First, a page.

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Saving the Universe, One LEGO Brick at a Time

NetDevil, based in Louisville, Colo., is one of those fairy-tale software developer stories: guys who love games start company in basement; work hard; move upstairs to spare bedroom; attempt to save the universe. That would be LEGO Universe, the online game the company recently released in collaboration with the LEGO Group of Billund, Denmark, and NetDevil’s parent company, Gazillion Entertainment.

Screenshot from Lego Universe

NetDevil, based in Louisville, Colo., is one of those fairy-tale software developer stories: guys who love games start company in basement; work hard; move upstairs to spare bedroom; attempt to save the universe. That would be LEGO Universe, the online game the company recently released in collaboration with the LEGO Group of Billund, Denmark, and NetDevil’s parent company, Gazillion Entertainment.

LEGO Universe is a massively multiplayer online (MMO) game that takes place in an alternate universe populated by LEGO mini figures. Players must protect the final existing vestiges of pure imagination from extinction -- clearly a worthwhile quest and, very probably, a useful skill in life outside the MMO gaming environment.

Everyone Loves LEGO What sets LEGO Universe apart from most other MMOs is its audience, a posse largely composed of children 8 years and older playing on hand-me-down desktop systems or inexpensive netbooks. It’s a great niche and a natural target for the LEGO Group, but the age of the fan base and the limitations of their gameplay hardware conjure a host of technical and functional challenges.

Erik Urdang, NetDevil’s technical director for LEGO Universe, was in charge of devising an engineering strategy that delivers a superlative user experience, while leveraging all the gameplay a particular player’s platform can deliver. “We’re aiming at youngsters with LEGO Universe, so we are unswervingly dedicated to having a very low minimum specification for the hardware required to play the game,” says Urdang. “Kids don’t usually get new computers; they get their parents’ old computers. So our target market may be playing on computers that were manufactured three, four or five years ago. We are also able to run well on netbooks,” he says. “We’ve made that a priority because they are starting to come to a price point that is very affordable for families.”

“This focus on broad compatibility makes our development process demanding because we have a very lush, beautiful 3D world with large, open spaces” says Urdang. “Supporting a game environment this visual, this complex and this endlessly dynamic on low-end, legacy platforms turns out to be an extremely complex undertaking.”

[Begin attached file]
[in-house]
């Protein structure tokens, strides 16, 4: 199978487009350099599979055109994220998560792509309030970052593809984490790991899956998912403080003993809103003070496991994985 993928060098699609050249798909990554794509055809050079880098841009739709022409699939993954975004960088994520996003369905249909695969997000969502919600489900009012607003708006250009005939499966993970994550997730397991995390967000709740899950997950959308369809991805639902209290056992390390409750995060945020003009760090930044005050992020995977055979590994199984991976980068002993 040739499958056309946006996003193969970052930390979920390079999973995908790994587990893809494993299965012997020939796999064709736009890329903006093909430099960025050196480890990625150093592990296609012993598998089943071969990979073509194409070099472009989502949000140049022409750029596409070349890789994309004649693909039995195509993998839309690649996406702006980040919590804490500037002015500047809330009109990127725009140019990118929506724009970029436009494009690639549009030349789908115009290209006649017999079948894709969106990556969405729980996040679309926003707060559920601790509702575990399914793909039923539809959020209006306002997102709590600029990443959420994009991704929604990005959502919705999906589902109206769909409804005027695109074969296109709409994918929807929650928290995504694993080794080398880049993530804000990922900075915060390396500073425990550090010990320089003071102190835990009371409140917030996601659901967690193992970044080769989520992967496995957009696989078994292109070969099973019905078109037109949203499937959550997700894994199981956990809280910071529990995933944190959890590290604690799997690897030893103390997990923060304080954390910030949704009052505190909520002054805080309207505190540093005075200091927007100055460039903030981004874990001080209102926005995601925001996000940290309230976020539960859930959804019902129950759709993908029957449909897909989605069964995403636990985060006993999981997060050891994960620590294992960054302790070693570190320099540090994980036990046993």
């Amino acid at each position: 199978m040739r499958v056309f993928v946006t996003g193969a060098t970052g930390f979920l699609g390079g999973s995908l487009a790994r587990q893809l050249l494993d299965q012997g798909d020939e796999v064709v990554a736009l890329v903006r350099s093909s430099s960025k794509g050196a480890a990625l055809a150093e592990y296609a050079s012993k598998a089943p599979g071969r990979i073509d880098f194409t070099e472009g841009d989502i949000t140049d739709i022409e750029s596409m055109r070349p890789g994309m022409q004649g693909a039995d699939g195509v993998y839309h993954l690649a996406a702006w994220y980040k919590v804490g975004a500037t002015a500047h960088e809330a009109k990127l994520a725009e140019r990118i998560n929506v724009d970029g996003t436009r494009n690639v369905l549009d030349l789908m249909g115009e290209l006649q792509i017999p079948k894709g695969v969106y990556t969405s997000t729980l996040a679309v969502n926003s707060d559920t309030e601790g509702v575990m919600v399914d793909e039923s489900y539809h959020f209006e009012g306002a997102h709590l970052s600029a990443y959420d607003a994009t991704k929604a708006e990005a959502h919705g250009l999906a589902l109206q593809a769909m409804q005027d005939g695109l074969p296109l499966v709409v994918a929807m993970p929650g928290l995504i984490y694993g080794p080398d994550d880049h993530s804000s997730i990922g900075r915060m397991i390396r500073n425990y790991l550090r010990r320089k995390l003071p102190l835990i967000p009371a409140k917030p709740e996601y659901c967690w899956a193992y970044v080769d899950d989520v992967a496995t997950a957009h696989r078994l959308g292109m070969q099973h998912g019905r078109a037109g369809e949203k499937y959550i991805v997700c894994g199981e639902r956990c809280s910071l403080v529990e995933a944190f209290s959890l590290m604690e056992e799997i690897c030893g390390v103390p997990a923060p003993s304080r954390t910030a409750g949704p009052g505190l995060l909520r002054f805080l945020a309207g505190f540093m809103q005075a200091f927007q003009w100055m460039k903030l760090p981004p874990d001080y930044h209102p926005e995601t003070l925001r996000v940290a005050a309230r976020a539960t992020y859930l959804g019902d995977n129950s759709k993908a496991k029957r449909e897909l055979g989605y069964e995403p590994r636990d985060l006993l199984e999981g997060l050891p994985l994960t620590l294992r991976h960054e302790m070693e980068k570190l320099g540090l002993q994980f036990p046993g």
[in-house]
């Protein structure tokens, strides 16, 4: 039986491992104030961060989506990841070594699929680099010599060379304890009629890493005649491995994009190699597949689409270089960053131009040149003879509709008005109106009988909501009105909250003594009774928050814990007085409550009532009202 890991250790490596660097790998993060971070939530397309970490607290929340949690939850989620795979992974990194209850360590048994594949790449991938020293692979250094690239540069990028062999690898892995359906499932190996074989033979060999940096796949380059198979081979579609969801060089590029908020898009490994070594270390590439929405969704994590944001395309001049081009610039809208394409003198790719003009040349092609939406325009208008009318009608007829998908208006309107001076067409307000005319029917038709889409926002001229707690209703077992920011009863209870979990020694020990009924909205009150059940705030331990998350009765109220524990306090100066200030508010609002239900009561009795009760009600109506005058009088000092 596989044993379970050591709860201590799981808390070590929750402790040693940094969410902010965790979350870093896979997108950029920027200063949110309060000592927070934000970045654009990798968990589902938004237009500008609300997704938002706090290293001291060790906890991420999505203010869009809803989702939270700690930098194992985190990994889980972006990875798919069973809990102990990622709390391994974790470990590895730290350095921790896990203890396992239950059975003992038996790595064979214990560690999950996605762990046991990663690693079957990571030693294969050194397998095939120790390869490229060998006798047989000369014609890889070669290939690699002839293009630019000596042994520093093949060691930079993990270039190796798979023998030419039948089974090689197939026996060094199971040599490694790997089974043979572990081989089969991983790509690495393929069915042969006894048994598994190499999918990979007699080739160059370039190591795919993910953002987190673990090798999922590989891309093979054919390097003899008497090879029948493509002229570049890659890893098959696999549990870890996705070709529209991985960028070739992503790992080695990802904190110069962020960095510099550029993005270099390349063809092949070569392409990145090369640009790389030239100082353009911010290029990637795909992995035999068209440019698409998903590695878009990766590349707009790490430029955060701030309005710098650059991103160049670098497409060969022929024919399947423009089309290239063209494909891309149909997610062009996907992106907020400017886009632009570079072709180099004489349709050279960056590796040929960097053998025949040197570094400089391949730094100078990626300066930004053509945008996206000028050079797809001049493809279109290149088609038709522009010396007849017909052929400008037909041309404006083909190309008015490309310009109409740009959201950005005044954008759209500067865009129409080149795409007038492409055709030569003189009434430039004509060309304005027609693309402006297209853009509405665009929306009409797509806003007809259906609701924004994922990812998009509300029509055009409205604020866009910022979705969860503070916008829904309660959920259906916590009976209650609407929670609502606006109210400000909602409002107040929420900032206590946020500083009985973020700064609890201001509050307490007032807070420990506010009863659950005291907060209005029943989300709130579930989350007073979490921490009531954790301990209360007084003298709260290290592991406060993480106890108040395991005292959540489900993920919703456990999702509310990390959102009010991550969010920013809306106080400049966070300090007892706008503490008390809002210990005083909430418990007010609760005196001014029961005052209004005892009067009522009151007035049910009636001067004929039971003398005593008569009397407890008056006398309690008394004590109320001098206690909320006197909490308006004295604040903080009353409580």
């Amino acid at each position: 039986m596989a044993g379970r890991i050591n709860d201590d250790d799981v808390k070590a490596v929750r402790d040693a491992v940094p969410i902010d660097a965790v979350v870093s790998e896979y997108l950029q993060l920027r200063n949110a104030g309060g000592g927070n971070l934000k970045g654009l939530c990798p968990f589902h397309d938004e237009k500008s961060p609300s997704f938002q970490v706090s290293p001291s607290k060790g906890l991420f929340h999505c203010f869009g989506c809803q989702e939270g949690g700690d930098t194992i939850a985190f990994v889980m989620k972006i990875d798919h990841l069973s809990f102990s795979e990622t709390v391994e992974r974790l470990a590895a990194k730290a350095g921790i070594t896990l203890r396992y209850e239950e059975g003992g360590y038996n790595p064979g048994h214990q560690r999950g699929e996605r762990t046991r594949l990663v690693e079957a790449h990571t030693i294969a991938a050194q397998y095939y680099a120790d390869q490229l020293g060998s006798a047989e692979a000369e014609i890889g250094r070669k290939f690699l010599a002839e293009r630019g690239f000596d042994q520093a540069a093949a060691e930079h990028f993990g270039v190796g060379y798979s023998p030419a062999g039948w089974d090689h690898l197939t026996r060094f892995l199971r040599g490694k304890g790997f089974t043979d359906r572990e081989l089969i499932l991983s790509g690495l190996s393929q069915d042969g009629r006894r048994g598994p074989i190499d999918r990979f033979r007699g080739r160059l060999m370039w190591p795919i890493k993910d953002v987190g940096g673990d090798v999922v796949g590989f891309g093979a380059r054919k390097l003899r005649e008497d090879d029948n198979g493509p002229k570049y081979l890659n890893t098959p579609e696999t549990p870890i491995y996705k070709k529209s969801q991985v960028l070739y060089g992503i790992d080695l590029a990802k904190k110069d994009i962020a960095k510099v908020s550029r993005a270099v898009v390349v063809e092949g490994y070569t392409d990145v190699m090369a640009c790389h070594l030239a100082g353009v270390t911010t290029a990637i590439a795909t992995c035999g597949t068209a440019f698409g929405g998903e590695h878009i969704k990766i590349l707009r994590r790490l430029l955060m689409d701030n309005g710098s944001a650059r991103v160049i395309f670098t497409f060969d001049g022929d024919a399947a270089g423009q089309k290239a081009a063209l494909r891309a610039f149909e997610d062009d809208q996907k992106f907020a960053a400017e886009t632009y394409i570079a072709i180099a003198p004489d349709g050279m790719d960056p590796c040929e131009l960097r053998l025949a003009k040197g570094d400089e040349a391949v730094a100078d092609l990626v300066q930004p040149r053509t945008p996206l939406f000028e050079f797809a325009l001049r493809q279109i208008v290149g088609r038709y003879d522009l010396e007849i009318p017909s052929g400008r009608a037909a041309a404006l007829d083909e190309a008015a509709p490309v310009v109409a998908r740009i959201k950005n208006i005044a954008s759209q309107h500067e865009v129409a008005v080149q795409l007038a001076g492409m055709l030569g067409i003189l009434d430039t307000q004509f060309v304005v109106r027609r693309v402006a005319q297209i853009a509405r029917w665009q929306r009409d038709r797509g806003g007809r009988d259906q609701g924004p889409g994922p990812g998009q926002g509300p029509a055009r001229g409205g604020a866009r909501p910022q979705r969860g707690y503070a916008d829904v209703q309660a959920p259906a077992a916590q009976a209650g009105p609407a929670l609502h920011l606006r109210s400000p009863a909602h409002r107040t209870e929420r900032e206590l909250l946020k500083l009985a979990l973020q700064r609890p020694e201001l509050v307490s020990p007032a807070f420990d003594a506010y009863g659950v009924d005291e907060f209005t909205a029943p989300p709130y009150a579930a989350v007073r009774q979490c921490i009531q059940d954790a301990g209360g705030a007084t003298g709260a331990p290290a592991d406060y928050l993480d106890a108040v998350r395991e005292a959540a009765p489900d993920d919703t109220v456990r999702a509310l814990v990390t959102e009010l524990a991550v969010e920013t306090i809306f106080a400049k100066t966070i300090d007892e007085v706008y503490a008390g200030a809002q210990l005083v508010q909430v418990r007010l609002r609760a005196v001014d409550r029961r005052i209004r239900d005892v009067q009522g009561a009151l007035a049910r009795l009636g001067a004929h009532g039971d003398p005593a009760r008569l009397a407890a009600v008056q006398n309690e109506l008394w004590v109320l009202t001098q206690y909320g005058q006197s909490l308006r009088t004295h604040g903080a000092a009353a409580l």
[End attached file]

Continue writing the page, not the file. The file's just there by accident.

Engineering Challenges Predictably, this kind of application architecture calls for fierce software development skills and serious heavy-lifting tools. Urdang is supremely focused on both the development process and the tools. “We develop most of our game code in C++ using Visual Studio,” he says. “Each engineer has a pretty high-end Velocity Micro workstation. To get quick build speeds, we use build servers and automate the process using cruise control. We also use a number of third-party tools and middleware elements that allow us to concentrate on creating the game experience.”

Graphics performance analyzers (GPA) were used extensively in LEGO Universe. “Most people, when you talk to them about rendering a universe made of LEGO bricks, say ‘Oh that should be easy. How hard is it to draw little square bricks?’” says Urdang. “But actually, the LEGO Group is extremely particular about their intellectual property. They don’t want the bricks to look just any old way; they have to look like real LEGO bricks. Shaders have to be precise; the bricks have to look like ABS plastic with the right kind of polish on them. Additionally, the bricks have little cylinders on top, and those have to look round. In order to get them to look right, we need a fairly high-count polygon model.”

Persistent user-generated content and freedom of player movement in the game environment implicitly create an infinite number of paths through the game world. This makes it impractical to test and optimize an MMO without GPA.

“GPA metrics showed one of the smoke effects in the game was using 14.2 percent of the scene budget,” explains Urdang. “We disabled just a small amount of smoke and got back a14 percent increase in frames per second. In another case, we found 21.9 percent of drawing time was being consumed by the way we were handling terrain and rendering a couple of wall pieces. Once identified, issues like these are relatively simple to optimize. GPA has been a huge help for us, finding things like that quickly. It reduces iteration time dramatically. If you’re just poking around, randomly testing things, it takes forever because you can’t optimize what you can’t measure.”

Read more about LEGO Universe at the Intel Visual Adrenaline website. Photo: http://universe.lego.com/en-us/default.aspx